This is the first part of my NELIS journey in Japan and it concerns itself with the specific group work we did in Karuizawa (closed sessions following the global summit in Tokyo) on organization design. The second part, reflecting on people and leadership in NELIS, is here.
Photo from the Meiji Jingu Shrine by the lovely Katie Conlon <3
I spent the last couple of weeks in a deep immersion into the NELIS network of sustainability leaders who meet yearly in a global summit which caters to young people, mostly young corporates and students. In the days following the summit, the group retreats outside of the city to spend time and strategize together.
I am joining NELIS at a time when those who’ve been in it for the past two years wish to grow into an efficient structure. This bubbling energy is something I’ve seen before: struggling with meta-questions (“how do we organize ourselves”, “what is the container?”) and downright ambiguities (“who do we ask about branding?” “do we need permission?” “Which online channels do we use?”). Co-designing an organization is a brave step, and it’s not easy to reconcile it with the need for action. “We need to be deliberate about membership formalization, but not over-design”, Caitlin was saying. @Shravan and I found ourselves agreeing that consensus decision making doesn’t work because it is time consuming and doesn’t scale well i.e. when more people are involved.
NELIS is special because it considers local action the centerpiece of the global network. The model is: distributed local chapters and projects, connected by a critical mass of leaders. There is a need for risk management and distinctions between members and non-members, a lot farther from how I am used to building a community. And I remember distinctly Meelan’s remark that the hard distinction between global and local can be handicapping. In a session I led ad-hoc during the private retreat following the summit in Tokyo, I argued that finding a structure for the organization has to do with growing a culture of working together. I made the case for openness and inclusiveness, as well the design focus on small, incremental wins and less on failure points at this early stage (documentation is available here). The feedback was very positive!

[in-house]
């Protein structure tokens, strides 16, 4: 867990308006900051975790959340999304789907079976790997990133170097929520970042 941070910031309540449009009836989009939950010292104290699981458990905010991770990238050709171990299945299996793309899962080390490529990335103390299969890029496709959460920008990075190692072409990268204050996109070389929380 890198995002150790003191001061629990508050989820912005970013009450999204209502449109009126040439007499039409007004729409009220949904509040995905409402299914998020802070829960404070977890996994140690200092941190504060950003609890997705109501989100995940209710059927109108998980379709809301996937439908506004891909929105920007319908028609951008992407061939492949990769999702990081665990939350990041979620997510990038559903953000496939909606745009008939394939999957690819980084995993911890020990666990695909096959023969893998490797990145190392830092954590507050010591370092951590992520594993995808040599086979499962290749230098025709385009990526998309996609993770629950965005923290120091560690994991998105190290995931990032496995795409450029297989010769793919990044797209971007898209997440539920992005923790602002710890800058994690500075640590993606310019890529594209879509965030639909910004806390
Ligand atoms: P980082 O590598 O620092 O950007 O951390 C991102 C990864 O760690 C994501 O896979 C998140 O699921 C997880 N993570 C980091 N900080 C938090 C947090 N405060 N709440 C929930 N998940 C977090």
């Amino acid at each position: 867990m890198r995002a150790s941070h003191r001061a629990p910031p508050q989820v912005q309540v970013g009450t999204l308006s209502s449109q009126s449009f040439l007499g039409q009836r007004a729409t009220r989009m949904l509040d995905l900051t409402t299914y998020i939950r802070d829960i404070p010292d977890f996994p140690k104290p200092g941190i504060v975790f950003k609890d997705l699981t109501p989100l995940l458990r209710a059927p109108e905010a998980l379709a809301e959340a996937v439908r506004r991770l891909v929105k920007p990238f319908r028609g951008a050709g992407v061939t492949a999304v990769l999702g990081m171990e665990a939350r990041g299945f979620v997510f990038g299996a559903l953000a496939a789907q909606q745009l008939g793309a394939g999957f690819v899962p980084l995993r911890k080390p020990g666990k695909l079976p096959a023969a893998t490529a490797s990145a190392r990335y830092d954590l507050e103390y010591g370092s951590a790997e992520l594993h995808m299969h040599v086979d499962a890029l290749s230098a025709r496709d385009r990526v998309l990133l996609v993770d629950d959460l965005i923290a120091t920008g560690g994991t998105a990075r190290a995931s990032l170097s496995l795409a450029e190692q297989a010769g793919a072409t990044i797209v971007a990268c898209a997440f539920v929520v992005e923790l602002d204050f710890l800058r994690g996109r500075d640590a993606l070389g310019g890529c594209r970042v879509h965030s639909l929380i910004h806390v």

I’m sharing here some near future steps I’m encouraging in an Edgeryders - NELIS partnership or a more informal collaboration:
Integrate local-to-global into a web platform: a NELIS web home, one that allows for autonomous local work but where people can communicate easily about local progress in a way that is generative: their communication, if public, becomes great storytelling for the network without additional work.
Make the platform open: several in the group have voiced the need to easily onboard new members i.e. volunteering for festivals (the Americas Festival). An open, interactive workspace allows training them in a very social way and point them to orderly historic documentation. My offer is a whitelabeled version of the edgeryders.eu platform (example). NELIS could have such a platform, with the added benefit of network mapping tools.
Don’t invest in communication, invest in community management: in addition to collecting information from members and sharing it across, community management is about actively nudging people to share and collaborate with each other, find overlaps in their work and connect more, both online and offline.